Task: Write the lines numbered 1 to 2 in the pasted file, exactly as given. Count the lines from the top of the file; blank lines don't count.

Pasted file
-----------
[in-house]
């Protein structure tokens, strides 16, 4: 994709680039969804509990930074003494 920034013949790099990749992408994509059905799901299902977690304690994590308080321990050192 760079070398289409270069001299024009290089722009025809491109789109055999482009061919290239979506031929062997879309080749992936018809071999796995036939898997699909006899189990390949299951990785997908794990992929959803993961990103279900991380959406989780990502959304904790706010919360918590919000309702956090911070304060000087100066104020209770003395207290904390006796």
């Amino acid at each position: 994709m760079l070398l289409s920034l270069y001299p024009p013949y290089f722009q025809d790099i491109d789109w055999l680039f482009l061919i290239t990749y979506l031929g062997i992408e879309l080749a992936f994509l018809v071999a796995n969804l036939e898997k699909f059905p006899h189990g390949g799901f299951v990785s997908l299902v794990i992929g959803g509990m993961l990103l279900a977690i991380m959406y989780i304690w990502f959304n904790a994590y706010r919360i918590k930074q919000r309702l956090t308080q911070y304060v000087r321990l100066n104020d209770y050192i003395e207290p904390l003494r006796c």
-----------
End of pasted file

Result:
[in-house]
């Protein structure tokens, strides 16, 4: 994709680039969804509990930074003494 920034013949790099990749992408994509059905799901299902977690304690994590308080321990050192 760079070398289409270069001299024009290089722009025809491109789109055999482009061919290239979506031929062997879309080749992936018809071999796995036939898997699909006899189990390949299951990785997908794990992929959803993961990103279900991380959406989780990502959304904790706010919360918590919000309702956090911070304060000087100066104020209770003395207290904390006796």